WARC Prize for Asian Strategy judge Siddhant Lahiri invites us to remember the benefits of long-term thinking in an increasingly impatient world.
Almost by definition, strategy is long-term. As traditional strategists will say, strategy is defined as a long-term roadmap to achieve certain objectives (often with several in-built short-term tactics). Thus, strategy was always viewed as something lasting and durable, and anything quick and immediate was seen as a ‘tactical’ piece.
However, things change. These are times of little patience and ‘always-on’ turnarounds. Today, ‘moment marketing’ and capturing the Zeitgeist digitally are key imperatives. Short-termism is increasingly becoming an acceptable, perhaps even dominant, version of brand strategy. So bye-bye to anything that takes months to build – forget years!
So it becomes more important to understand the value of a platform or a brand strategy built over time. It’s delightful to watch a brand grow and reap benefits which short-term thinking wouldn’t bring. When brands like Dove spend more than 15 years exploring Real Beauty, or Nike spends three decades providing inspiration and innovation under the Just Do It imperative, and both go from strength to strength, it’s a testament to how well classical brand positioning and strategy still works.
The power of long-term thinking: three winners
This year, we saw three cases from different parts of Asia that showcase the power of long-term thinking:
- Times of India (TOI), one of India's largest newspapers, has a long-standing reputation for taking a stand on social issues. As it connects with millions of Indians, it’s a bold move – there is much to lose if it offends people. At the same time, as a leading newspaper, it is also its duty to help shape the national discourse. The newspaper’s use of its classifieds page to help the LGBTQ+ community come out to their loved ones was timely and brave. It also connected back to TOI’s core product.
- SK-II is a US$1bn luxury skincare brand in China. It has spent the last five years building its Change Destiny platform and has started important conversations around societal pressure on women to marry. In 2019, Meet Me Halfway saw Chinese women appeal directly to their parents.
- Harpic’s long-standing mission is to keep India clean. This year, it chose to drive a sense of pride in toilets, so that the desire to keep it clean would follow. This was especially brave – and necessary – in rural India, where even the mention of the word ‘toilet’ is avoided.
The long-term thinking behind these campaigns helps the brands achieve something that short-termism doesn’t. While there are merits in working towards short-term goals as well, there are three key benefits to developing a brand strategy and position over time.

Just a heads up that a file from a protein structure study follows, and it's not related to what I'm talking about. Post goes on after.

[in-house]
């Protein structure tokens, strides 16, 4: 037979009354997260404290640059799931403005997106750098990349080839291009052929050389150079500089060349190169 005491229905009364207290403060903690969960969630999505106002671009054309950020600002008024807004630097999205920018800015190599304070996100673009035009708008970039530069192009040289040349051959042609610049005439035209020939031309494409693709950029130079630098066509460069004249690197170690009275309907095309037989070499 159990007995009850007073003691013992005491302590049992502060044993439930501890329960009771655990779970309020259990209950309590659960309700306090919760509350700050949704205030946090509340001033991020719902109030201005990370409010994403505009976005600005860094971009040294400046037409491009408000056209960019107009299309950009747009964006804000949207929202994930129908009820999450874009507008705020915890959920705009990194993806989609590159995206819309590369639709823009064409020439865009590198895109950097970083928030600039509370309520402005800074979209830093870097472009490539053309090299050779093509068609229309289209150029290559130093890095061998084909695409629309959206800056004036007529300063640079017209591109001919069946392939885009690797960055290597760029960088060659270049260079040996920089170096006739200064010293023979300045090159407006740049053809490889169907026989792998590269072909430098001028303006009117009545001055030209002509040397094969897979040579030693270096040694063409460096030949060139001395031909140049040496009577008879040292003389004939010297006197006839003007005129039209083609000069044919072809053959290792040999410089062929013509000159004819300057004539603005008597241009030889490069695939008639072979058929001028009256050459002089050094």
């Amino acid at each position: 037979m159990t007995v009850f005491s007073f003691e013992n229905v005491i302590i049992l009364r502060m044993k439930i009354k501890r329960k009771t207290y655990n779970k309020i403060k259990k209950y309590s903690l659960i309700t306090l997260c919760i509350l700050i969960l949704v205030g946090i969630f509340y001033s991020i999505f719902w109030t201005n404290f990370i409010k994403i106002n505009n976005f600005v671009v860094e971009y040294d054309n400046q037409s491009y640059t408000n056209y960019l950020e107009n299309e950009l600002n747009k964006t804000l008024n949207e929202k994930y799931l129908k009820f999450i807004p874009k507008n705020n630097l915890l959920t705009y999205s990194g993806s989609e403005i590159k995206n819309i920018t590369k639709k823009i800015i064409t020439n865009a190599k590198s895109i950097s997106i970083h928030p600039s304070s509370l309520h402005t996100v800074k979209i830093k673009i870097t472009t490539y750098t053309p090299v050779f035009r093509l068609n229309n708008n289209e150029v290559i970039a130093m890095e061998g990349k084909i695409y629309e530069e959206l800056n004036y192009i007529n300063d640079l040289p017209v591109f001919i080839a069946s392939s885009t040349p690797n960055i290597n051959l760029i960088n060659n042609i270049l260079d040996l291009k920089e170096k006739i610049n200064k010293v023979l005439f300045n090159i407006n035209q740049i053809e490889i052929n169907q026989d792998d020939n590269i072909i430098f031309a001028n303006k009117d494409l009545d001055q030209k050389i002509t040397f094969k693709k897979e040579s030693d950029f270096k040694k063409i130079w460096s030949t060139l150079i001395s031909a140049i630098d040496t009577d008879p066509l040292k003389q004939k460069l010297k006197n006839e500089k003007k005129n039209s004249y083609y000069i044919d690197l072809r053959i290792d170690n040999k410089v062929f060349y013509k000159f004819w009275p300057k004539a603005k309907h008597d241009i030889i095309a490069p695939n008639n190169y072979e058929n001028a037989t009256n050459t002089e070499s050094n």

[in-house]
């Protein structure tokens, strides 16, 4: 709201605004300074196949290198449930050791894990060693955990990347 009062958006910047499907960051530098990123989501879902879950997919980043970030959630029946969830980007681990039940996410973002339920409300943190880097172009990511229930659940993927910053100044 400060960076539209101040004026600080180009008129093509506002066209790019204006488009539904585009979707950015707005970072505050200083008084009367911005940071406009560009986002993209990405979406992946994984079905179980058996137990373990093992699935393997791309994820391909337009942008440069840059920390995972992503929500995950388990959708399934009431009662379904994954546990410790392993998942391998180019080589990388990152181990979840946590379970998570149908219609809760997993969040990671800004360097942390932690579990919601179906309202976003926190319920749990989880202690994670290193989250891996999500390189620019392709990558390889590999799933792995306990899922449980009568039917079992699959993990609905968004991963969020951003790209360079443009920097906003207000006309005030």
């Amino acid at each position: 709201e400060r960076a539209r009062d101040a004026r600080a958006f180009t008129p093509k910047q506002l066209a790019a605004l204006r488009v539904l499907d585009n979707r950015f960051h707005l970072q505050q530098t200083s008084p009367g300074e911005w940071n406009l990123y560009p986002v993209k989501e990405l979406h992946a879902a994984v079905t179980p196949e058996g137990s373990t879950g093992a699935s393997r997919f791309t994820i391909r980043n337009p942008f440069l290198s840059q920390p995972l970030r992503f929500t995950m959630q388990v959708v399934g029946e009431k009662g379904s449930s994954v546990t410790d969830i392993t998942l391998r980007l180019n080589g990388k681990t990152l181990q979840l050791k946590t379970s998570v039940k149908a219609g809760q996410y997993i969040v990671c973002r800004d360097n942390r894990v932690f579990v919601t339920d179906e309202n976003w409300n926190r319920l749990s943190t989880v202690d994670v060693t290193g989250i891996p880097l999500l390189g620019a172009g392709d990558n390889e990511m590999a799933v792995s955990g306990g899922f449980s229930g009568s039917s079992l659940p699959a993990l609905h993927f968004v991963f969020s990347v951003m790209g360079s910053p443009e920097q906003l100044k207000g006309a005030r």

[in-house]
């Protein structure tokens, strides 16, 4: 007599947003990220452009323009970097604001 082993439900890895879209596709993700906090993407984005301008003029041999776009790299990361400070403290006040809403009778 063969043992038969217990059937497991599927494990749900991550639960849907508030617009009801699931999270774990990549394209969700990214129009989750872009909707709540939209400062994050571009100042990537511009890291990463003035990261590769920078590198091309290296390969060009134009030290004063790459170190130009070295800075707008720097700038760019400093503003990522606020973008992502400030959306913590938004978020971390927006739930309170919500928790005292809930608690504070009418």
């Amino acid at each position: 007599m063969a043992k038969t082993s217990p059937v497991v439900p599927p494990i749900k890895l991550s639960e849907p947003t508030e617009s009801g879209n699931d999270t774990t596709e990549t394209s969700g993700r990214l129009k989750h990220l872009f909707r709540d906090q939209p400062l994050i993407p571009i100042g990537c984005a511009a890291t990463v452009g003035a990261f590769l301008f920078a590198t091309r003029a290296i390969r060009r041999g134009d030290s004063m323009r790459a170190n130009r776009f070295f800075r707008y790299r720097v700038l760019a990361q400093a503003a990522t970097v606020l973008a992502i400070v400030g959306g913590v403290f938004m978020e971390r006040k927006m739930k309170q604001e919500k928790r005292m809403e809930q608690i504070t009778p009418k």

- Imagery (reputation and leadership). There’s a reason why Dove and Nike are at the top of their fields. They are considered leaders, and their communications is lauded across the marketing world. It’s a similar case with the brands discussed above: each one has spent the time to reach leadership status in their respective category. And more than sales and market shares, their true leadership status lies in their thought leadership. So much so that, even if some other brand surpasses them in sales, they typically lead the category conversation and recall.
- Differentiation (in a world of product homogeneity). We live in an era of product homogeneity. A newspaper is a newspaper is a newspaper. A toilet cleaner is a toilet cleaner is a toilet cleaner. There is limited differentiation at a product level. Even in the beauty category, each brand has an ingredient story and a USP. Therefore, in a sea of sameness, what truly helps a brand stand head and shoulders above the rest is the associations it has built. And associations are not built overnight.
- Business results. Each brand has seen their business results go up from the day they started building these platforms. So clearly, even sales and market shares tend to salute long-term strategic investment.
Get the balance right
After a point, the numbers speak for themselves: long-term strategies and positioning go a long way in building equity and differentiation, as well as driving the bottom line. Short-term tactics definitely have their place too, and as wiser minds than mine have mentioned, a 60:40 balance between short- and long-term thinking can take a brand far.
Yet in an increasingly impatient world, it’s always a good idea to remember the benefits of going long.
An abridged version of this article appears in WARC’s 2020 Asian Strategy Report.